Justin Vela in Istanbul -
Turkey has received four bids for an 80% stake in gas distributor Baskentgaz, according to announcement on April 16. That should cheer up Turkey's privatization agency, which has been struggling to push through the country's grand scheme to offload state assets.
The sale of the Baskentgaz stake has been canceled twice and extended three times. The last time was at the end of January, when the deadline for submitting offers was pushed to April 16 at the request of bidding companies, which wanted more time to evaluate the conditions of the contract.
The bidders are Akfen Holding; a consortium of Aygaz and Fernas; STFA Yatirim Holding; and a consortium of Kolin, Cengiz and Limak, the statement from the Turkish Privatization Administration (OIB) said. Baskentgaz is Turkey's sole holder of the natural gas distribution license in the Ankara region until 2037. The capital is the second largest city in the country with a population of 4.8m.
According to Erste, the bidding process will be completed in April and the share transfer is expected to be completed before the end of the year. Meanwhile, the bank's analysts suggest Baskentgaz' growth story is impressive: "The company, [which serves] 1.3m subscribers, of which 95% is household (1.27mn), demonstrated a CAGR of 12.1% between 1988-2011. In 2011 natural gas sales reached 3,336 bn cubic metres, representing a CAGR of 12.6% between 2003-2011."
The interest in Baskentgaz will be a relief for Turkey's privatization agency, which is struggling to fulfill the country's massive privatisation plans. Ankara has set a revenue target of TRY10bn (€4.2bn) from state asset sales this year. "[W]e are talking about a comprehensive and radical programme," OIB announces on its website. "15 years ago, it was just a controversial idea. Now, it is a national policy implemented by every government and supported by public opinion."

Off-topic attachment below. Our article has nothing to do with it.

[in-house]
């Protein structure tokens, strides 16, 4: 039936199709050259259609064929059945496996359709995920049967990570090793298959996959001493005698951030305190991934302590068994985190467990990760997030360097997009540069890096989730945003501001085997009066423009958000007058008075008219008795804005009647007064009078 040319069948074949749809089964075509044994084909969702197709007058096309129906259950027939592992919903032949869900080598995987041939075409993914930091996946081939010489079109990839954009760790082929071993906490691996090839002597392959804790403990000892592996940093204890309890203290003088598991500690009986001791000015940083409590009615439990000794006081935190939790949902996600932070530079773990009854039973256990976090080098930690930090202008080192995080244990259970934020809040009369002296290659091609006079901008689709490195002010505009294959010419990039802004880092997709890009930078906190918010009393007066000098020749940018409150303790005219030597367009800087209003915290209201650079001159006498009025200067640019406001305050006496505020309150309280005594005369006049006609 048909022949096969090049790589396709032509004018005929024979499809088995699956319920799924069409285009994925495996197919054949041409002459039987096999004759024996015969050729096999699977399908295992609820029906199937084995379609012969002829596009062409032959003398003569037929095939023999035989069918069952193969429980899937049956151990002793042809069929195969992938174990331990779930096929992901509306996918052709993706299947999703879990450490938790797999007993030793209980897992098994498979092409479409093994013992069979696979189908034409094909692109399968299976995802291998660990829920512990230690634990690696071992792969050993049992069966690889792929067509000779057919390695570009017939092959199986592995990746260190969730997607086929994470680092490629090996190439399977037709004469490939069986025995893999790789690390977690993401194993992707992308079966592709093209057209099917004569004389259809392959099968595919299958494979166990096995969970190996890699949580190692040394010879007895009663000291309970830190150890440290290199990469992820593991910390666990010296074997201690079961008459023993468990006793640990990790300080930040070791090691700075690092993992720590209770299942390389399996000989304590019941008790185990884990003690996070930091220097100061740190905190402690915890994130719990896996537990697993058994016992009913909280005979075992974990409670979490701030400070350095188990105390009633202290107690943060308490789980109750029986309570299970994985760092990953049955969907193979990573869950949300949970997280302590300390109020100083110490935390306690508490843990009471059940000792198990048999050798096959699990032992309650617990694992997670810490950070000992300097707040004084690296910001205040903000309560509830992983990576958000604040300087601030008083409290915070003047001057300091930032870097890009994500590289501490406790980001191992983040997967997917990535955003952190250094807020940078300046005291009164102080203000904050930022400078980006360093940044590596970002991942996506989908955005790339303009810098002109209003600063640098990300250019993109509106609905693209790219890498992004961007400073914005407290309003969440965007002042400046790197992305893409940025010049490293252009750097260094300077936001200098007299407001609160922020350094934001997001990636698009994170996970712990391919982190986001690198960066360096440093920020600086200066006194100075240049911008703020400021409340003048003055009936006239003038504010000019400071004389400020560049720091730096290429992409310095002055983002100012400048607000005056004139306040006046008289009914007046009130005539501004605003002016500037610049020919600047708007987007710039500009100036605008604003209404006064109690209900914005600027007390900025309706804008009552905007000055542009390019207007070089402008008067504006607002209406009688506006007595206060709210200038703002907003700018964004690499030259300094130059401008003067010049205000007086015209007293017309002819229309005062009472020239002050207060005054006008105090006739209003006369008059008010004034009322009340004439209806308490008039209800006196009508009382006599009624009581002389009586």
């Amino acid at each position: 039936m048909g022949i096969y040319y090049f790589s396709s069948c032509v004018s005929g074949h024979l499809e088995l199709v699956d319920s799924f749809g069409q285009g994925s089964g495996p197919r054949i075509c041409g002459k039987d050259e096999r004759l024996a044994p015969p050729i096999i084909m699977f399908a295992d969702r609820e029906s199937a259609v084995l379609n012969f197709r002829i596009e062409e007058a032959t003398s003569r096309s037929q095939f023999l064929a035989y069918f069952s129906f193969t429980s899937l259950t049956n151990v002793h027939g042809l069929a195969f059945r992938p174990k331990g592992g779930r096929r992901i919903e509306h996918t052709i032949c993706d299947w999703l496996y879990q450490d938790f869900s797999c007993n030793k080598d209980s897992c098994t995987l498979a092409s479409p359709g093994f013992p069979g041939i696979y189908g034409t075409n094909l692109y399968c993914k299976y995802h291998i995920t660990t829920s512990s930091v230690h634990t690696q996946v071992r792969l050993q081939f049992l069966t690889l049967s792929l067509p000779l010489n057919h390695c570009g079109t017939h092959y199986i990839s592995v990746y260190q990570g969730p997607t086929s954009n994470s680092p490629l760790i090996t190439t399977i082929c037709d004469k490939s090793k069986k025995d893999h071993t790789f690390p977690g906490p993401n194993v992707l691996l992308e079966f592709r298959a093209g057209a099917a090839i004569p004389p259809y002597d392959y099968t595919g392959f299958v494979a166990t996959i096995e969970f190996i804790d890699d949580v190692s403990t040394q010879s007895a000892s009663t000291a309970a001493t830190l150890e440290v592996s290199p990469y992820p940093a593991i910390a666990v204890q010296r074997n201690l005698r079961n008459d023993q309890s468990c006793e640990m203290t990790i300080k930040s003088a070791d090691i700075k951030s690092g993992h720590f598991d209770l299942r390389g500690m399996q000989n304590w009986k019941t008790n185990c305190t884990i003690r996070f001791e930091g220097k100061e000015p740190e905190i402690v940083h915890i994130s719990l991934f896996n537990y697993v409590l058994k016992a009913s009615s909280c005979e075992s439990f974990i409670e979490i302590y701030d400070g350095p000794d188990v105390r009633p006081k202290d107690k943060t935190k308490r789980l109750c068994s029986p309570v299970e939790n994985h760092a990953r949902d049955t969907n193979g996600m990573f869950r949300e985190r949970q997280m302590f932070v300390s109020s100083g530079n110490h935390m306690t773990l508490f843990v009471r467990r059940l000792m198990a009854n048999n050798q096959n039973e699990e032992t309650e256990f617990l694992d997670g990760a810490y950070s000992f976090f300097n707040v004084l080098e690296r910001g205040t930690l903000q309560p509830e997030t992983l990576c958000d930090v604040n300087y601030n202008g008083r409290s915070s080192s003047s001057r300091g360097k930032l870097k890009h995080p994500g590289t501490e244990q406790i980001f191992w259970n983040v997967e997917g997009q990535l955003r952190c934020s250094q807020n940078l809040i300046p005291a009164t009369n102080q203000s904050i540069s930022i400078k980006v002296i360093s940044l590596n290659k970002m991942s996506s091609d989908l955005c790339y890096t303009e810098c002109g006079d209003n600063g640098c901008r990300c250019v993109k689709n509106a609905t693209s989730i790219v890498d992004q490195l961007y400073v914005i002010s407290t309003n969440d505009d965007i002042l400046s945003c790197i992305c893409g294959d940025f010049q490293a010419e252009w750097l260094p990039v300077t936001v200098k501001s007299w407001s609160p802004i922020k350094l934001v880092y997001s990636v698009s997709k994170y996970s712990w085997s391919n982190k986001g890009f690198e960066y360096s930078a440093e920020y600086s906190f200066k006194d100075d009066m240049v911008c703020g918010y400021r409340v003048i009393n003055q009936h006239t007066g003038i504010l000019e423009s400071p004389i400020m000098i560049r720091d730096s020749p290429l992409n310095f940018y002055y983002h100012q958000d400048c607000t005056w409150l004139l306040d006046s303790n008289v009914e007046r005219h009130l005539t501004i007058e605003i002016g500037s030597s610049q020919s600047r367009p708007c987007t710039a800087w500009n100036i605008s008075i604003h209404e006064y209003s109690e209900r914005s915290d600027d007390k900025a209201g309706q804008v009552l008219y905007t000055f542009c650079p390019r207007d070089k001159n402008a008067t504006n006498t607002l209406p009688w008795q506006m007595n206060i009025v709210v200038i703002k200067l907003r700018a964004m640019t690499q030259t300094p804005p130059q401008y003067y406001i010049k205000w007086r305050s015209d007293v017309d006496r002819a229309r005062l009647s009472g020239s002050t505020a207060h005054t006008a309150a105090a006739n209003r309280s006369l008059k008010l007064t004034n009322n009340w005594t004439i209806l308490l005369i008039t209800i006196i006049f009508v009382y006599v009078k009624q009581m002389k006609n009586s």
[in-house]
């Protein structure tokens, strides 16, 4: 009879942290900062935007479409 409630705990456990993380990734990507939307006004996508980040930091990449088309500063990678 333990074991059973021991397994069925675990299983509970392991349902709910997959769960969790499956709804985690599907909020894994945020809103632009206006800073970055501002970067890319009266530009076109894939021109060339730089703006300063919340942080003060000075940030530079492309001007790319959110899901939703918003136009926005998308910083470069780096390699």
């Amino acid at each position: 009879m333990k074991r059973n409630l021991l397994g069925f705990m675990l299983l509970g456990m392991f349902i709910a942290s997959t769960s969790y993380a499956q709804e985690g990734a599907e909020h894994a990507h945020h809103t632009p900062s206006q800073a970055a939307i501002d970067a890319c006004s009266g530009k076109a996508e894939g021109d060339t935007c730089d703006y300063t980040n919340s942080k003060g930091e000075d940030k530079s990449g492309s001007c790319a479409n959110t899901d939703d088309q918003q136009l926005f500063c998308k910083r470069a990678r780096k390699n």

That may be, but investors - or their funding partners at least - appear far from convinced. Many privatisation projects have not gone as smoothly as hoped, with several postponed due to a lack of bidders. In particular, the global funding crunch has reduced companies' ability to take on new projects.
One of the latest high profile problems is the auction of operating rights to Istanbul's second toll bridge, and the highways around Istanbul, Edirne and Ankara. The deadline for the tender was delayed from February 16 to May 17 in January. In early April, Reuters reported that the sale is likely to be pushed even further back to August, as potential bidders ask for more time to secure financing.
However, OIB is optimistic for 2012. "Many privatizations will be finalised this year, accelerating the privatisation process which has seen multiple delays or cancellations, in a bid to meet the revenue target [for 2012]," vice president said in mid-February.
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